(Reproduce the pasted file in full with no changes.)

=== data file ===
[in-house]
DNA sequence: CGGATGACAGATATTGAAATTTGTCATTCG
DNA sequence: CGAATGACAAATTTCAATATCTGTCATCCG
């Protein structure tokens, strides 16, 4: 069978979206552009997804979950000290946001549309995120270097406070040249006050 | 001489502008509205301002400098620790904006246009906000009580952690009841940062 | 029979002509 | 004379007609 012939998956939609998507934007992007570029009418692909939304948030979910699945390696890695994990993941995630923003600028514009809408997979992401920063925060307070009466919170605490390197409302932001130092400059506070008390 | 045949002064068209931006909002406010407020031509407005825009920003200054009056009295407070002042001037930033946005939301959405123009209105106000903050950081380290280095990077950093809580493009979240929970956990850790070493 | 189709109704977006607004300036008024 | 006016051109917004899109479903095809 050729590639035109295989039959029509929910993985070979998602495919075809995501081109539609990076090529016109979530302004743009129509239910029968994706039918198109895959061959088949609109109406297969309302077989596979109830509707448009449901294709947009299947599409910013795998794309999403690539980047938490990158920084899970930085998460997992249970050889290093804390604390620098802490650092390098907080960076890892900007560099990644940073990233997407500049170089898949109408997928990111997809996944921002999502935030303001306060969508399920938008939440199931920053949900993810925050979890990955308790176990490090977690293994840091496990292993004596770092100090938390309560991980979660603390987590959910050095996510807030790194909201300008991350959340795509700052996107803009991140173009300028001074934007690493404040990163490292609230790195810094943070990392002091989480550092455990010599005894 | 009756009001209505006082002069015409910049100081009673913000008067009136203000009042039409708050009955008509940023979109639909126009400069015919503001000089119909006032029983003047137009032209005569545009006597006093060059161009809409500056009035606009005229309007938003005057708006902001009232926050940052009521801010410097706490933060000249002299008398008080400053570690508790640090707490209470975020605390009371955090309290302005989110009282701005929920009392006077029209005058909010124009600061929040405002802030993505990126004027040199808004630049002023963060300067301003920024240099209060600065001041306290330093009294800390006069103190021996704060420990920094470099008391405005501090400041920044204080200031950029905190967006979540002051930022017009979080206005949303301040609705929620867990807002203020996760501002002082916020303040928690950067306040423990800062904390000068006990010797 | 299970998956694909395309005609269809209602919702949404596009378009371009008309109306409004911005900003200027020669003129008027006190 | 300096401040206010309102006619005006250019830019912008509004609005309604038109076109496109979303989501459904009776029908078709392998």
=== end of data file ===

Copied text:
[in-house]
DNA sequence: CGGATGACAGATATTGAAATTTGTCATTCG
DNA sequence: CGAATGACAAATTTCAATATCTGTCATCCG
């Protein structure tokens, strides 16, 4: 069978979206552009997804979950000290946001549309995120270097406070040249006050 | 001489502008509205301002400098620790904006246009906000009580952690009841940062 | 029979002509 | 004379007609 012939998956939609998507934007992007570029009418692909939304948030979910699945390696890695994990993941995630923003600028514009809408997979992401920063925060307070009466919170605490390197409302932001130092400059506070008390 | 045949002064068209931006909002406010407020031509407005825009920003200054009056009295407070002042001037930033946005939301959405123009209105106000903050950081380290280095990077950093809580493009979240929970956990850790070493 | 189709109704977006607004300036008024 | 006016051109917004899109479903095809 050729590639035109295989039959029509929910993985070979998602495919075809995501081109539609990076090529016109979530302004743009129509239910029968994706039918198109895959061959088949609109109406297969309302077989596979109830509707448009449901294709947009299947599409910013795998794309999403690539980047938490990158920084899970930085998460997992249970050889290093804390604390620098802490650092390098907080960076890892900007560099990644940073990233997407500049170089898949109408997928990111997809996944921002999502935030303001306060969508399920938008939440199931920053949900993810925050979890990955308790176990490090977690293994840091496990292993004596770092100090938390309560991980979660603390987590959910050095996510807030790194909201300008991350959340795509700052996107803009991140173009300028001074934007690493404040990163490292609230790195810094943070990392002091989480550092455990010599005894 | 009756009001209505006082002069015409910049100081009673913000008067009136203000009042039409708050009955008509940023979109639909126009400069015919503001000089119909006032029983003047137009032209005569545009006597006093060059161009809409500056009035606009005229309007938003005057708006902001009232926050940052009521801010410097706490933060000249002299008398008080400053570690508790640090707490209470975020605390009371955090309290302005989110009282701005929920009392006077029209005058909010124009600061929040405002802030993505990126004027040199808004630049002023963060300067301003920024240099209060600065001041306290330093009294800390006069103190021996704060420990920094470099008391405005501090400041920044204080200031950029905190967006979540002051930022017009979080206005949303301040609705929620867990807002203020996760501002002082916020303040928690950067306040423990800062904390000068006990010797 | 299970998956694909395309005609269809209602919702949404596009378009371009008309109306409004911005900003200027020669003129008027006190 | 300096401040206010309102006619005006250019830019912008509004609005309604038109076109496109979303989501459904009776029908078709392998």